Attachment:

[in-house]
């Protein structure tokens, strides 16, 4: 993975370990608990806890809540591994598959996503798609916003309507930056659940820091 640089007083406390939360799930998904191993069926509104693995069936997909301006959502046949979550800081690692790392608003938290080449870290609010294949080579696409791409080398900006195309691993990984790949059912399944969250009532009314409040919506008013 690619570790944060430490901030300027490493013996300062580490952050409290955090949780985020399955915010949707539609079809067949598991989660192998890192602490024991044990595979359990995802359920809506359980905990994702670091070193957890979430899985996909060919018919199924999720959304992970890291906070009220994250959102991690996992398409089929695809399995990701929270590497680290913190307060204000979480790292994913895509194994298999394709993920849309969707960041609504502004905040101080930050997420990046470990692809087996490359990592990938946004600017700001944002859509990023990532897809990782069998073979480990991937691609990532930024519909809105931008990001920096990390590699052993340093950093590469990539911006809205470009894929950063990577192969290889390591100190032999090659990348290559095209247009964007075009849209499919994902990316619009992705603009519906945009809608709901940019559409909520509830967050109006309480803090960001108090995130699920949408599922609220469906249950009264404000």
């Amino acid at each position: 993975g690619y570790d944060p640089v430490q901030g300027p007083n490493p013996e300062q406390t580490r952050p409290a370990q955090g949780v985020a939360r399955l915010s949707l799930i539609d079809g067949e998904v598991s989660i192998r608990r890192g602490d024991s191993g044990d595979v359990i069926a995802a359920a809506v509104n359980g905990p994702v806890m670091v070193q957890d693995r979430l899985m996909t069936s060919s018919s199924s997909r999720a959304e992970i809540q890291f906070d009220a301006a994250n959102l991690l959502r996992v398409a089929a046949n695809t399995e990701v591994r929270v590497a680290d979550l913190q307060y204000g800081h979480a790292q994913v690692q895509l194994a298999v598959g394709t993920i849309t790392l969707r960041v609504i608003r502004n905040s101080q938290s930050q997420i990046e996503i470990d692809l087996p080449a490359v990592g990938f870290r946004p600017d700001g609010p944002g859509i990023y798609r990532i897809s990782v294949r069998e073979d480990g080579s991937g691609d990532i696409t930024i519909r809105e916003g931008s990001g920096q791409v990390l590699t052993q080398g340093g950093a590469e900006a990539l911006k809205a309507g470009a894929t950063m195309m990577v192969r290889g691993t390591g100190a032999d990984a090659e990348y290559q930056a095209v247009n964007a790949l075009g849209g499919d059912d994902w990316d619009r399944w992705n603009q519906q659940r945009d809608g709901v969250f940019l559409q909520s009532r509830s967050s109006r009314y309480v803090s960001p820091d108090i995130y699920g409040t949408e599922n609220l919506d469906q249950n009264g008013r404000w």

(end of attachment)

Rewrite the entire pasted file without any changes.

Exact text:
[in-house]
């Protein structure tokens, strides 16, 4: 993975370990608990806890809540591994598959996503798609916003309507930056659940820091 640089007083406390939360799930998904191993069926509104693995069936997909301006959502046949979550800081690692790392608003938290080449870290609010294949080579696409791409080398900006195309691993990984790949059912399944969250009532009314409040919506008013 690619570790944060430490901030300027490493013996300062580490952050409290955090949780985020399955915010949707539609079809067949598991989660192998890192602490024991044990595979359990995802359920809506359980905990994702670091070193957890979430899985996909060919018919199924999720959304992970890291906070009220994250959102991690996992398409089929695809399995990701929270590497680290913190307060204000979480790292994913895509194994298999394709993920849309969707960041609504502004905040101080930050997420990046470990692809087996490359990592990938946004600017700001944002859509990023990532897809990782069998073979480990991937691609990532930024519909809105931008990001920096990390590699052993340093950093590469990539911006809205470009894929950063990577192969290889390591100190032999090659990348290559095209247009964007075009849209499919994902990316619009992705603009519906945009809608709901940019559409909520509830967050109006309480803090960001108090995130699920949408599922609220469906249950009264404000």
């Amino acid at each position: 993975g690619y570790d944060p640089v430490q901030g300027p007083n490493p013996e300062q406390t580490r952050p409290a370990q955090g949780v985020a939360r399955l915010s949707l799930i539609d079809g067949e998904v598991s989660i192998r608990r890192g602490d024991s191993g044990d595979v359990i069926a995802a359920a809506v509104n359980g905990p994702v806890m670091v070193q957890d693995r979430l899985m996909t069936s060919s018919s199924s997909r999720a959304e992970i809540q890291f906070d009220a301006a994250n959102l991690l959502r996992v398409a089929a046949n695809t399995e990701v591994r929270v590497a680290d979550l913190q307060y204000g800081h979480a790292q994913v690692q895509l194994a298999v598959g394709t993920i849309t790392l969707r960041v609504i608003r502004n905040s101080q938290s930050q997420i990046e996503i470990d692809l087996p080449a490359v990592g990938f870290r946004p600017d700001g609010p944002g859509i990023y798609r990532i897809s990782v294949r069998e073979d480990g080579s991937g691609d990532i696409t930024i519909r809105e916003g931008s990001g920096q791409v990390l590699t052993q080398g340093g950093a590469e900006a990539l911006k809205a309507g470009a894929t950063m195309m990577v192969r290889g691993t390591g100190a032999d990984a090659e990348y290559q930056a095209v247009n964007a790949l075009g849209g499919d059912d994902w990316d619009r399944w992705n603009q519906q659940r945009d809608g709901v969250f940019l559409q909520s009532r509830s967050s109006r009314y309480v803090s960001p820091d108090i995130y699920g409040t949408e599922n609220l919506d469906q249950n009264g008013r404000w």